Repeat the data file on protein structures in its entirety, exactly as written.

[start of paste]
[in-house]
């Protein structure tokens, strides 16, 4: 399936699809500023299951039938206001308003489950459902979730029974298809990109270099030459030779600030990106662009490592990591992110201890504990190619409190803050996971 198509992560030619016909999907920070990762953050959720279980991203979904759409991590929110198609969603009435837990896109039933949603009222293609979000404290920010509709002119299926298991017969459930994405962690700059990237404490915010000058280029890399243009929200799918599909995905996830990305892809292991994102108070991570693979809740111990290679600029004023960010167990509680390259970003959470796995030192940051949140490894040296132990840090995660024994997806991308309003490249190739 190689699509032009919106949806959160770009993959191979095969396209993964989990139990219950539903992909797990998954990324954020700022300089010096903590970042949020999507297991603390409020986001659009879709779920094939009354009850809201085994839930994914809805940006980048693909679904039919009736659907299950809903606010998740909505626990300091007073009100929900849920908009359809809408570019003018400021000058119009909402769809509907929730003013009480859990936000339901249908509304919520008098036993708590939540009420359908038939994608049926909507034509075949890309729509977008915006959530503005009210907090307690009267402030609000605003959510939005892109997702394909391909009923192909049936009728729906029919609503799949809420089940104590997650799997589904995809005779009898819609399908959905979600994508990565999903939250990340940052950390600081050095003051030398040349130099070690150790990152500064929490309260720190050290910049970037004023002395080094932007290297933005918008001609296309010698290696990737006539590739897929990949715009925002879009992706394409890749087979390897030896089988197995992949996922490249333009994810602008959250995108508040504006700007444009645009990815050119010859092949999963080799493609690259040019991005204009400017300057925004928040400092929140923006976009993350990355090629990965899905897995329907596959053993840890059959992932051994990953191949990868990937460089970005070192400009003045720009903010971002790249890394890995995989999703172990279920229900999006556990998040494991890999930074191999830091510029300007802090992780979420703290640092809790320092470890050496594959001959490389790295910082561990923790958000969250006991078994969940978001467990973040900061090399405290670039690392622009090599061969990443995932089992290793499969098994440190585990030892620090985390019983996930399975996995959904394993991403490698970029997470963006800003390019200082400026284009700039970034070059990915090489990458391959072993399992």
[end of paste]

[in-house]
């Protein structure tokens, strides 16, 4: 399936699809500023299951039938206001308003489950459902979730029974298809990109270099030459030779600030990106662009490592990591992110201890504990190619409190803050996971 198509992560030619016909999907920070990762953050959720279980991203979904759409991590929110198609969603009435837990896109039933949603009222293609979000404290920010509709002119299926298991017969459930994405962690700059990237404490915010000058280029890399243009929200799918599909995905996830990305892809292991994102108070991570693979809740111990290679600029004023960010167990509680390259970003959470796995030192940051949140490894040296132990840090995660024994997806991308309003490249190739 190689699509032009919106949806959160770009993959191979095969396209993964989990139990219950539903992909797990998954990324954020700022300089010096903590970042949020999507297991603390409020986001659009879709779920094939009354009850809201085994839930994914809805940006980048693909679904039919009736659907299950809903606010998740909505626990300091007073009100929900849920908009359809809408570019003018400021000058119009909402769809509907929730003013009480859990936000339901249908509304919520008098036993708590939540009420359908038939994608049926909507034509075949890309729509977008915006959530503005009210907090307690009267402030609000605003959510939005892109997702394909391909009923192909049936009728729906029919609503799949809420089940104590997650799997589904995809005779009898819609399908959905979600994508990565999903939250990340940052950390600081050095003051030398040349130099070690150790990152500064929490309260720190050290910049970037004023002395080094932007290297933005918008001609296309010698290696990737006539590739897929990949715009925002879009992706394409890749087979390897030896089988197995992949996922490249333009994810602008959250995108508040504006700007444009645009990815050119010859092949999963080799493609690259040019991005204009400017300057925004928040400092929140923006976009993350990355090629990965899905897995329907596959053993840890059959992932051994990953191949990868990937460089970005070192400009003045720009903010971002790249890394890995995989999703172990279920229900999006556990998040494991890999930074191999830091510029300007802090992780979420703290640092809790320092470890050496594959001959490389790295910082561990923790958000969250006991078994969940978001467990973040900061090399405290670039690392622009090599061969990443995932089992290793499969098994440190585990030892620090985390019983996930399975996995959904394993991403490698970029997470963006800003390019200082400026284009700039970034070059990915090489990458391959072993399992």